DNS Servers

Discussion in 'macOS' started by Ellen, Aug 20, 2010.

  1. Ellen macrumors regular

    Joined:
    Nov 3, 2007
    #1
    Sorry if this s not the right place to post, but I recently became a FIOS subscriber. I have a Time Capsule, so when the techs came and did the install in my apt. they gave me an ActionTec modem and set Time Capsule to "bridge mode". I have a iMac and Macbook, both wireless.

    I was thinking about using OpenDNS as my DNS servers, based on a review by David Pogue in yesterday's New York Times, and noticed that my current DNS servers are first, the IP address of my Time Capsule (the default address for routers) and second, a Verizon server. Is it typical for the Time Capsule's IP address (or is this the ActionTec's?) to be the primary DNS server? Is there any reason to switch to something like OpenDNS? Would my setup (Time Capsule in bridge mode w/ActionTec) create any issues? I was not sure at this point how my DNS servers are being assigned.

    According to OpenDNS you can change the DNS settings on each computer or on the router, but I was also not sure how the latter would work given "bridge mode" (or if that matters).

    Thanks.
     
  2. davidlv macrumors 65816

    Joined:
    Apr 5, 2009
    Location:
    Kyoto, Japan
    #2
    Sorry I can't answer the part of your questions about the router and bridge mode, but to find DNS servers that will speed up your internet experience, download "namebench" - a free DNS service benchmarking tool. You can find it at <http://www.macupdate.com/info.php/id/32784/namebench>
    While good, OpenDNS may not be the best for your internet environment, they were in the middle for mine, not bad, not great. Namebench finds good local servers and compares them with the big guns, but run the benchmark when you have some free time, it can take a while to do all of the tests.
     
  3. Ellen thread starter macrumors regular

    Joined:
    Nov 3, 2007
    #3
    Thanks, I tried it and the Verizon server assigned to me seems faster than OpenDNS - but the first DNS server in my DNS settings is actually the router and it's quite a bit slower. Is that normal?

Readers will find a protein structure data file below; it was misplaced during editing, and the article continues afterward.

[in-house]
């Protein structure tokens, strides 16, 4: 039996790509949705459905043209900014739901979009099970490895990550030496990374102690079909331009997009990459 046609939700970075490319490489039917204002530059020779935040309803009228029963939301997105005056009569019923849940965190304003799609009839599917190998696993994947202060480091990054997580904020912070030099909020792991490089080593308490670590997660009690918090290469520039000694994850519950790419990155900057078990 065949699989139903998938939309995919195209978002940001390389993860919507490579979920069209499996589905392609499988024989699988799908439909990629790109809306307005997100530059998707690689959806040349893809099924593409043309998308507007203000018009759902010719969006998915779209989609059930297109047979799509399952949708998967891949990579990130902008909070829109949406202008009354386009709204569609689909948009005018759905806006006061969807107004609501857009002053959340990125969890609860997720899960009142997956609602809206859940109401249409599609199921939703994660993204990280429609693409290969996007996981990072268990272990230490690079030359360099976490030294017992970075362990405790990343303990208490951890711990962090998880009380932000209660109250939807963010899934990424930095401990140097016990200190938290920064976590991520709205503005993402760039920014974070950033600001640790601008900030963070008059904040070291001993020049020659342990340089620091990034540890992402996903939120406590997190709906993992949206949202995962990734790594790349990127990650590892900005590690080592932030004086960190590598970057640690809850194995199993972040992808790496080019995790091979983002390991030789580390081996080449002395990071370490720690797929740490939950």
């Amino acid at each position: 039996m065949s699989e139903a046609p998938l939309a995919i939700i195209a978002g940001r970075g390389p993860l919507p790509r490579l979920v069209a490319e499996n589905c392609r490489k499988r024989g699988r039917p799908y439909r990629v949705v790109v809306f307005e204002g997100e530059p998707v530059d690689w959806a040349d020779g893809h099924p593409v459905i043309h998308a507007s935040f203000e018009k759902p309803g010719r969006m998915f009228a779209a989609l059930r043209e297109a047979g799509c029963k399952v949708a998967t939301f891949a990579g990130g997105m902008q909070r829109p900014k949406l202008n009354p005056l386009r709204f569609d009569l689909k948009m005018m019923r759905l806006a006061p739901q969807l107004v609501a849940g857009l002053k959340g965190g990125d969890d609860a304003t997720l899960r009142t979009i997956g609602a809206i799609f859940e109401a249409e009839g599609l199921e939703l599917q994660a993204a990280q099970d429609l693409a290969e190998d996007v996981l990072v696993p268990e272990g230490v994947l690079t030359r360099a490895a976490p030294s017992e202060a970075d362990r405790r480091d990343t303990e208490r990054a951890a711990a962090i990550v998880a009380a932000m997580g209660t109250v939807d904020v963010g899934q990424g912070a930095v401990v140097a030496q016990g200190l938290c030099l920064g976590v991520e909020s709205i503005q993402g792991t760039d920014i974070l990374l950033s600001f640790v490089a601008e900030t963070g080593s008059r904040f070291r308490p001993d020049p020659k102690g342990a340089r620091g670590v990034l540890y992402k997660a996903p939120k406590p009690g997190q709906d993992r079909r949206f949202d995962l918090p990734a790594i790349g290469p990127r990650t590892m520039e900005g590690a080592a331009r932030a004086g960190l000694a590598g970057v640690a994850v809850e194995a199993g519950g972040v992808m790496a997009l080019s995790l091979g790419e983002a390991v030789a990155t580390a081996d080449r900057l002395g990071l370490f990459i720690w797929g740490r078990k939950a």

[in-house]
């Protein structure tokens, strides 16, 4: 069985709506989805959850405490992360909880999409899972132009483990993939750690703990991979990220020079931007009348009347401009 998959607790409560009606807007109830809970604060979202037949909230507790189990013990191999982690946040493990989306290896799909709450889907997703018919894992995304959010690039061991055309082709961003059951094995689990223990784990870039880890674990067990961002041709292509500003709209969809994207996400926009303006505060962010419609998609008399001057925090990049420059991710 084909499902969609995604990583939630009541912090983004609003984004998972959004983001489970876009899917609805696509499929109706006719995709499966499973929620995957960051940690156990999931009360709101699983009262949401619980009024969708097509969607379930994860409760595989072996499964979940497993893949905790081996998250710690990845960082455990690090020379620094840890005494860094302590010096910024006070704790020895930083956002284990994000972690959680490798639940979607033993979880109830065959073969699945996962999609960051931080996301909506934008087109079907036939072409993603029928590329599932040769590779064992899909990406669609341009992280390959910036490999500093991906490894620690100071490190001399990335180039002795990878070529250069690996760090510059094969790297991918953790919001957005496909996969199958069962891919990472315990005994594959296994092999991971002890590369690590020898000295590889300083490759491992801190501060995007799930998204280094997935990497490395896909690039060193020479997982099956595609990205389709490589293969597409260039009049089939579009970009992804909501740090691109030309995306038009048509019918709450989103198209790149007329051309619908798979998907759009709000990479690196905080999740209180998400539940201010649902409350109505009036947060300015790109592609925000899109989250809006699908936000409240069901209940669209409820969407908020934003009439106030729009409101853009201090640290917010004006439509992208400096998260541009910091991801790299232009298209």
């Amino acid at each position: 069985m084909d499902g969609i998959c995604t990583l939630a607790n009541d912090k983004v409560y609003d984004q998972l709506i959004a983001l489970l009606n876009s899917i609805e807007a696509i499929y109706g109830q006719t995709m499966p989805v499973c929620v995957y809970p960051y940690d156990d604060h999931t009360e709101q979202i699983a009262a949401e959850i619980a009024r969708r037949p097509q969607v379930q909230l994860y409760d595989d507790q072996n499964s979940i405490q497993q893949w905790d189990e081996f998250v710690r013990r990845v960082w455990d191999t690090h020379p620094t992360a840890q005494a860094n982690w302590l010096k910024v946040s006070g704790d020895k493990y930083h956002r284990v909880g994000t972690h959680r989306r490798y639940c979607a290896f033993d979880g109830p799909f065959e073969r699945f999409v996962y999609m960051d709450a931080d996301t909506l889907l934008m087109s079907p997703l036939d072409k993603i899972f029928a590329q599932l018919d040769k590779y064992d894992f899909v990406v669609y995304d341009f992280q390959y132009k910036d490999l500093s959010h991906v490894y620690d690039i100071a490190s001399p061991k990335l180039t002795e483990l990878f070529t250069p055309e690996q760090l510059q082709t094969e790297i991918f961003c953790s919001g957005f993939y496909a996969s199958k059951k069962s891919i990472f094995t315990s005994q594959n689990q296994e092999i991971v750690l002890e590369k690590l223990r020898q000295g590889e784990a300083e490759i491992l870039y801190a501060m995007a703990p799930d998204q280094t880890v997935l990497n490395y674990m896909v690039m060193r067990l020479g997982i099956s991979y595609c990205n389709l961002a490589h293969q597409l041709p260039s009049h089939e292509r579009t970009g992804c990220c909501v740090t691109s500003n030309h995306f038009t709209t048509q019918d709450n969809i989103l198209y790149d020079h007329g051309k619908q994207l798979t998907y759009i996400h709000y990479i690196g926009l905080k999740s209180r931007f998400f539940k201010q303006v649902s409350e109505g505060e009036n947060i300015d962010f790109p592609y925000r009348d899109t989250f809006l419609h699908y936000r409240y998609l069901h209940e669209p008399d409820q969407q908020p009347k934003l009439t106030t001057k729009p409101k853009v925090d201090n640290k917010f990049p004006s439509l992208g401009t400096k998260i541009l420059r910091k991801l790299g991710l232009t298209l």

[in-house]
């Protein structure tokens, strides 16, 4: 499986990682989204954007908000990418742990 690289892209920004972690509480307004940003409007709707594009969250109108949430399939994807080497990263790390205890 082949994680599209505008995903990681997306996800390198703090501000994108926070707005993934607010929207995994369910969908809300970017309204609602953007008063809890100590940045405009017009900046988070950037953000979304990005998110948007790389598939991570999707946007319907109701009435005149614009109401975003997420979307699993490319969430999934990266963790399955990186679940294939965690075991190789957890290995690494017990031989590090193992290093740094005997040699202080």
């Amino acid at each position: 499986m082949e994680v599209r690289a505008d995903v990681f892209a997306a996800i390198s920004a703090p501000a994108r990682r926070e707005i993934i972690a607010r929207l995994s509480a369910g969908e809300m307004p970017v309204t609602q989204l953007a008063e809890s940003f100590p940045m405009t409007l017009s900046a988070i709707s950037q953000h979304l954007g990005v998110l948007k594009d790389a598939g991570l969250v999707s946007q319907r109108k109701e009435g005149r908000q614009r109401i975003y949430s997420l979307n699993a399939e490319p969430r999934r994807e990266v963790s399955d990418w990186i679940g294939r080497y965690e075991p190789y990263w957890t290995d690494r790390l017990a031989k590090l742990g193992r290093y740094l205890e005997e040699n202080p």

4. ae3265 macrumors member

    Joined:
    Feb 3, 2009
    #4
    Actually, I find the best performance running my own DNS servers. Webmin (www.webmin.com) has a very useful module for setting up the Bind that comes on OS X. As a plus, I don't have to worry about someone else redirecting my DNS queries for their advertising purposes.
     
  5. davidlv macrumors 65816

    Joined:
    Apr 5, 2009
    Location:
    Kyoto, Japan
    #5
    I am not sure if that is "normal" but it sure isn't better than the faster DNS servers found by namebench. Just change the servers in your network preferences pane and see what the results are.
    You may have to change them for both wireless and wired.
     
  6. Ellen thread starter macrumors regular

    Joined:
    Nov 3, 2007
    #6
    Thanks. I wonder why the router assigns itself as the first DNS server. I think it is the ActionTec not the Time Capsule, since the DNS server uses .1 and the Time Capsule is showing up on the network as .2.

    What happens if I go to say, a Starbucks, and use their WiFi network? Whose DNS server gets used in that case? I am confused as to the interplay between my router and the setters on the computer. Maybe a little knowledge is a dangerous thing....
     
  7. VideoFreek macrumors 6502

    VideoFreek

    Joined:
    May 12, 2007
    Location:
    Philly
    #7
    You may find this article helpful. Routers can assign their own address (in your case x.x.x.1), in which case the router forwards your DNS query to the DNS servers that your ISP hands out. As the linked article points out, it is often faster to bypass the router and query the DNS server(s) of your choice directly. Be aware that name resolution proceeds in order, so your Mac will query the first DNS listed, and proceed to the next only if the first doesn't return an answer. So, if your router remains listed as #1, it will use that regardless of which additional DNS servers you specify. The best approach is to set up DNS on the router, if it allows you to do this, so that the desired DNS settings are handed out to the clients automatically via DHCP.
     
  8. Tonsko macrumors 6502

    Tonsko

    Joined:
    Aug 19, 2010
    #8

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